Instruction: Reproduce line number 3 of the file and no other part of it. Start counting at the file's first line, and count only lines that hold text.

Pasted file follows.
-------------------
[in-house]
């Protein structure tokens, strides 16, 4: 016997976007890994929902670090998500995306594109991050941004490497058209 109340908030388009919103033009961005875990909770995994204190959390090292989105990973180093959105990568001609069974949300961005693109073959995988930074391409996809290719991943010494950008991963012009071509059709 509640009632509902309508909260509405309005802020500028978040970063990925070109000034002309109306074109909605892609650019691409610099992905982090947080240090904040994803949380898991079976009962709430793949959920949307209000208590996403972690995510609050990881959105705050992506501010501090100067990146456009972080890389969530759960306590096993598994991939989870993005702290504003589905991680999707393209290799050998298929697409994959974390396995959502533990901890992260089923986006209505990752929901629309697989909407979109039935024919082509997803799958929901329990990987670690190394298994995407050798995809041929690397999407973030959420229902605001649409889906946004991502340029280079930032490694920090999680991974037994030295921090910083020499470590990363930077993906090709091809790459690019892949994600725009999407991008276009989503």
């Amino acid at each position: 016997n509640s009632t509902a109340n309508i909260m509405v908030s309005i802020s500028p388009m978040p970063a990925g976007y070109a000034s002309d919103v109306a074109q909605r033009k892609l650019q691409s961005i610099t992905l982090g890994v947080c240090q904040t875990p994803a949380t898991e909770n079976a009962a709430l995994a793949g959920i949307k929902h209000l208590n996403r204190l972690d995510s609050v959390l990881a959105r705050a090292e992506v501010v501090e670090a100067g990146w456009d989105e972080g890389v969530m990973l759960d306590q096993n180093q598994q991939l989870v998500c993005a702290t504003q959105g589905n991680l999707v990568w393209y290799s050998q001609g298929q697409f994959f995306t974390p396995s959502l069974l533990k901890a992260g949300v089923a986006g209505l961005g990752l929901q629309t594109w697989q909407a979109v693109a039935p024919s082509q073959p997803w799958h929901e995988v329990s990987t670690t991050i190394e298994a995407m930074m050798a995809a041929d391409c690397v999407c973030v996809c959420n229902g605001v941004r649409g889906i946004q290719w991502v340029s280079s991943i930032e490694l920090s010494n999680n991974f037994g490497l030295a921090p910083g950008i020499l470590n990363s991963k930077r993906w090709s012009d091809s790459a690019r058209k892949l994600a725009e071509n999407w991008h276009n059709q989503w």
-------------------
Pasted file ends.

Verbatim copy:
């Amino acid at each position: 016997n509640s009632t509902a109340n309508i909260m509405v908030s309005i802020s500028p388009m978040p970063a990925g976007y070109a000034s002309d919103v109306a074109q909605r033009k892609l650019q691409s961005i610099t992905l982090g890994v947080c240090q904040t875990p994803a949380t898991e909770n079976a009962a709430l995994a793949g959920i949307k929902h209000l208590n996403r204190l972690d995510s609050v959390l990881a959105r705050a090292e992506v501010v501090e670090a100067g990146w456009d989105e972080g890389v969530m990973l759960d306590q096993n180093q598994q991939l989870v998500c993005a702290t504003q959105g589905n991680l999707v990568w393209y290799s050998q001609g298929q697409f994959f995306t974390p396995s959502l069974l533990k901890a992260g949300v089923a986006g209505l961005g990752l929901q629309t594109w697989q909407a979109v693109a039935p024919s082509q073959p997803w799958h929901e995988v329990s990987t670690t991050i190394e298994a995407m930074m050798a995809a041929d391409c690397v999407c973030v996809c959420n229902g605001v941004r649409g889906i946004q290719w991502v340029s280079s991943i930032e490694l920090s010494n999680n991974f037994g490497l030295a921090p910083g950008i020499l470590n990363s991963k930077r993906w090709s012009d091809s790459a690019r058209k892949l994600a725009e071509n999407w991008h276009n059709q989503w």